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Global Evaluation Initiative (GEI) Week: Investing in The Next Generation of Local Evaluators: Lessons Learned from CLEAR SA Efforts by Megha Pradhan

This week’s posts highlight reflections from the Global Evaluation Initiative (GEI), a global network of organizations and experts working together to support the strengthening of monitoring, evaluation, and the use of evidence in developing countries. GEI uses an integrated systems-based approach and works closely with governments, evaluation professionals, and other stakeholders on efforts that are country-owned and aligned with local needs and perspectives.

I am Megha Pradhan, Director for the Center for Learning and Evaluation of Results – South Asia (CLEAR South Asia), which is a center for evaluation capacity development and an implementing partner of the Global Evaluation Initiative (GEI).

A key ingredient for supporting country-owned and locally tailored evaluation approaches is building a cadre of local evaluators and researchers. There is growing evidence that the background of the researcher matters for what topics are studied, and howthey are studied, even beyond pertinent normative considerations. Young and emerging evaluators (YEEs), in particular, have immense potential to drive the evaluation and development agenda by asking new and policy relevant questions, using innovative methods and adapting M&E knowledge to local conditions.

Unfortunately, YEEs in the Global South continue to face systemic barriers: lack of exposure and practical experience, lack of mentorship and professional support, and issues of career development are just a few of them. The global M&E community recognizes these challenges and is taking action to address them;  for example, through the recently launched GEI internship program or the EvalYouth network, which seek to build the capacity of young and local evaluators.

CLEAR SA has spent many years on enhancing the skills of young and local evaluators through trainings, summer schools, internships and fellowship programs.  Reflecting on our work, here are some lessons we have learned:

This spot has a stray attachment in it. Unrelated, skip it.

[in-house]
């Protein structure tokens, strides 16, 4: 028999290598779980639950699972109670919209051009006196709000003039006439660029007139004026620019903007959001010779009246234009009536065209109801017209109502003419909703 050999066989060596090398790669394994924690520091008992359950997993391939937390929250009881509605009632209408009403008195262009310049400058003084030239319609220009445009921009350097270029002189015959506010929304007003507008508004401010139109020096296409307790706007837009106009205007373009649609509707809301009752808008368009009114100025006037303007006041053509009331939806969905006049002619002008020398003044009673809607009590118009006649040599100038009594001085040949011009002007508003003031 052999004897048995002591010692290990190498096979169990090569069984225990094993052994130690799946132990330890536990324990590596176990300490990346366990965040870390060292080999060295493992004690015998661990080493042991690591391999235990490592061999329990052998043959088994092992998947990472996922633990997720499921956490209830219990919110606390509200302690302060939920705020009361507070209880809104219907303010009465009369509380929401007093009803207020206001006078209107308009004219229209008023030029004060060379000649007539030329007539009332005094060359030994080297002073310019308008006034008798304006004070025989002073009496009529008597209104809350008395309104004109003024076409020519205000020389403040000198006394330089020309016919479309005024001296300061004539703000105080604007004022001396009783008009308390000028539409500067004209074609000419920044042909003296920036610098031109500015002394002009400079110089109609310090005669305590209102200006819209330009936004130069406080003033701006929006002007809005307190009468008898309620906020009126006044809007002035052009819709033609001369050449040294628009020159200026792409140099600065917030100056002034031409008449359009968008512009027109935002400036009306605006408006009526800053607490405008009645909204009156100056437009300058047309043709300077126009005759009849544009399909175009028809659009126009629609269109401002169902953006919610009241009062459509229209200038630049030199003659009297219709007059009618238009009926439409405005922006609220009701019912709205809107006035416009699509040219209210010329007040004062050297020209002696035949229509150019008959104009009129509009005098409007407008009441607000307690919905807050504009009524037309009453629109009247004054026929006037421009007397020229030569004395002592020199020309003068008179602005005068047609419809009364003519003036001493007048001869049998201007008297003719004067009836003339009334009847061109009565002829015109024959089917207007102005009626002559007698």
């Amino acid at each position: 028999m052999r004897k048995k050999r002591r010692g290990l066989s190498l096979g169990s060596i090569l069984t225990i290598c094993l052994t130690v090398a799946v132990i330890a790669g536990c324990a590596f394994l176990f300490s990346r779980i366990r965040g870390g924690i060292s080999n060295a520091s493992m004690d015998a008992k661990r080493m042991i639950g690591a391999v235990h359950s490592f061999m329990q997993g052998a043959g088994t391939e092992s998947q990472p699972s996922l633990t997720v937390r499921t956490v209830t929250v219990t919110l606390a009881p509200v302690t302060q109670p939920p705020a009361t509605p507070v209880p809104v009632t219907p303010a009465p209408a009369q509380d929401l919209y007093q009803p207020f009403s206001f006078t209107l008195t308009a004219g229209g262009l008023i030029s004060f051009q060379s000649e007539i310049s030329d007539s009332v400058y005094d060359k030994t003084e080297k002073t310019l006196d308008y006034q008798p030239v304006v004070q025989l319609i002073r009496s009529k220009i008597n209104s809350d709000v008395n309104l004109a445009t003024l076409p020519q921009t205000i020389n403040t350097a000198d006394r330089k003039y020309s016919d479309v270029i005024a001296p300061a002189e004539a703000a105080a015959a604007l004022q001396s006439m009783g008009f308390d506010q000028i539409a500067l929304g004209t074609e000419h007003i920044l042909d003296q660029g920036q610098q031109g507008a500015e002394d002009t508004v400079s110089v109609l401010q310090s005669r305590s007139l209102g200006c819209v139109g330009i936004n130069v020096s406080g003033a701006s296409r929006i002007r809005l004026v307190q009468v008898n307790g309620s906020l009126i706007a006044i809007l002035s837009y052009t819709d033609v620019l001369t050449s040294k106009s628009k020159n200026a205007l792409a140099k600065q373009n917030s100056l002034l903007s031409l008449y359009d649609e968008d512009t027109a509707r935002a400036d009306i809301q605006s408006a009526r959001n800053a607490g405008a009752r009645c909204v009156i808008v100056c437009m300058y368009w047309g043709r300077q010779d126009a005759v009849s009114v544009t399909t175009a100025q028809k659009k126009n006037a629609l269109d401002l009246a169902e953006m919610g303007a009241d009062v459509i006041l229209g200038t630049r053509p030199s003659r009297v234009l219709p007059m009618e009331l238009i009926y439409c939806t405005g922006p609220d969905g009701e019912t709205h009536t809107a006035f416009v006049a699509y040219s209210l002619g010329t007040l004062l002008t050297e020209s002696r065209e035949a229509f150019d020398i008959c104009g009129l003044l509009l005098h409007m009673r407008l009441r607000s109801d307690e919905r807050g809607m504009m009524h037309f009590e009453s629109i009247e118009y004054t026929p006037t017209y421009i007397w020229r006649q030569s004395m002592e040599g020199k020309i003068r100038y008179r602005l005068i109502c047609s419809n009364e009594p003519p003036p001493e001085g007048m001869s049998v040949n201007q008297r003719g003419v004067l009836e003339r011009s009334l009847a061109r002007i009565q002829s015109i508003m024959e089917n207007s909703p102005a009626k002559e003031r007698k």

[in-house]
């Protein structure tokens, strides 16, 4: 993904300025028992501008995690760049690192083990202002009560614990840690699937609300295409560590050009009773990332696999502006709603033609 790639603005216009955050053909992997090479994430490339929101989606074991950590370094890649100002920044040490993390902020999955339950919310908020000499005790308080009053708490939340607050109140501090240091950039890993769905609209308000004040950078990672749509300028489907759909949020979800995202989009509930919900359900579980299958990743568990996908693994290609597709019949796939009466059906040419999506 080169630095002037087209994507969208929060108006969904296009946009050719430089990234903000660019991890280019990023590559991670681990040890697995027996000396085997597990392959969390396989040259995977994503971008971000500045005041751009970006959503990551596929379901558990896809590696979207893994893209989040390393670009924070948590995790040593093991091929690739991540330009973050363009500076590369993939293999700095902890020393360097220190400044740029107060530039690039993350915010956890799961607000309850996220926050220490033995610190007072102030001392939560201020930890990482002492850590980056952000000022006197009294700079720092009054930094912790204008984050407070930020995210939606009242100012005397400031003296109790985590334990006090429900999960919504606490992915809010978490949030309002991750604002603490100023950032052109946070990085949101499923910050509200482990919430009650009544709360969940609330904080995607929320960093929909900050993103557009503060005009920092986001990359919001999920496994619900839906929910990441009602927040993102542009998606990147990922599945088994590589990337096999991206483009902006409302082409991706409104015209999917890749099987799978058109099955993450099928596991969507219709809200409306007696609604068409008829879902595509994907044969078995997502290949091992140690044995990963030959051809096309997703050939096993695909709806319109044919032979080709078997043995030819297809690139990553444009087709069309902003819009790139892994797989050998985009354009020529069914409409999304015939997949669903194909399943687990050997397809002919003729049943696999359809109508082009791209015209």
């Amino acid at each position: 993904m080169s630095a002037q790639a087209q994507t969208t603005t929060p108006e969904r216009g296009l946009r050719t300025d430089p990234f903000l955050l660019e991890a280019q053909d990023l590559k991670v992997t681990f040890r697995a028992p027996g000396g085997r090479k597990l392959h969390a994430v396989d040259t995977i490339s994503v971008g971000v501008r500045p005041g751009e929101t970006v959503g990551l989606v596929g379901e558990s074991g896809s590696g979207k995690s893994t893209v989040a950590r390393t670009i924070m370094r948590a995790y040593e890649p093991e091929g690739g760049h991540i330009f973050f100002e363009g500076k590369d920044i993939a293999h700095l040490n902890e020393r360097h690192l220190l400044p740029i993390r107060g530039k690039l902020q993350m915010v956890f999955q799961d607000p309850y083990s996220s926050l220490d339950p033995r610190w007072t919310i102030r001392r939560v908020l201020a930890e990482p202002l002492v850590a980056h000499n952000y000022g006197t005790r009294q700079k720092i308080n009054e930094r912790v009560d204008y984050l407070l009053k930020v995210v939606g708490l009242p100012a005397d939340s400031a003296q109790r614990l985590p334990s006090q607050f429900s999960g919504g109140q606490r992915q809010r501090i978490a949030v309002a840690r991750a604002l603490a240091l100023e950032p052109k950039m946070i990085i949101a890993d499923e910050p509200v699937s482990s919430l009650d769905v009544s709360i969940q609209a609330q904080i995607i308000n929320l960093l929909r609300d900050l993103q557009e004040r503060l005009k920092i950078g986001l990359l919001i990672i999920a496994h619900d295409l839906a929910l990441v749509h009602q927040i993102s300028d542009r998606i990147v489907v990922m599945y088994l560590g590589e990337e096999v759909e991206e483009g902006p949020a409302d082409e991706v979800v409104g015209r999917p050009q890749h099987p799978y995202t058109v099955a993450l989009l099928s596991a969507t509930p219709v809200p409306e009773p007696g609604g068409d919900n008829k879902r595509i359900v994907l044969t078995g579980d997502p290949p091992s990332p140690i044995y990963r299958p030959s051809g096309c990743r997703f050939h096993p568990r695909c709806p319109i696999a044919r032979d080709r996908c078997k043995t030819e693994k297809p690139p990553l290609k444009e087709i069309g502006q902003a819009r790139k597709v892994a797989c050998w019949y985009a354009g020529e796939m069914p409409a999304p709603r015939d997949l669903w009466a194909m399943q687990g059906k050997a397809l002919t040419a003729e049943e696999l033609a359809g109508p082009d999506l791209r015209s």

1. Different strokes for different folks: There is a tendency to think of young and emerging evaluators as a homogeneous group but it’s really a diverse spectrum. While a scholarship/bursary to a basic M&E training may be useful for a young student just getting acquainted with the world of monitoring and evaluation, targeting aspiring development researchers requires a more rigorous and immersive program. We developed the Research for Impact Fellowship program as a one-year program comprising multiple stages to strengthen the capacity of Indian PhD scholars in generating rigorous, policy-relevant evidence in India.
  2. Beyond technical skills: There is a huge appetite among YEEs to learn about the “softer skills” – be it writing proposals, project management, communication, or partnership management. These skills are not usually found in a regular M&E curriculum but can be imparted through hands-on learning programs.
  3. Value for money: While there are some fantastic initiatives structured as residential fellowships for young evaluators in top US universities, these also tend to be very expensive and small scale. Leveraging existing structures and learning initiatives within our organization, we were able to develop a low-cost fellowship program reaching a large number of doctoral students in India.
  4. A consultative and learning approach: Investing time and effort in brainstorming discussions with the pertinent stakeholders is time well-spent. We spoke with our current and formal doctoral students on the gaps they face and their learning objectives, as well as with faculty advisers, local academic institutions and government M&E agencies. This gave us new ideas and informed the content and design of our Fellowship Program. Over the last three years of the Fellowship Program, we have been going back to the drawing board and tweaking the design based on student feedback and experience. This effort has helped us improve the program and attract new applicants – with applications increasing from 56 in 2018 to 140 in 2022.

The American Evaluation Association is celebrating Global Evaluation Initiative (GEI) Week. The contributions all this week to aea365 come from GEI members. Do you have questions, concerns, kudos, or content to extend this aea365 contribution? Please add them in the comments section for this post on the aea365 webpage so that we may enrich our community of practice. Would you like to submit an aea365 Tip? Please send a note of interest to aea365@eval.org. aea365 is sponsored by the American Evaluation Association and provides a Tip-a-Day by and for evaluators.

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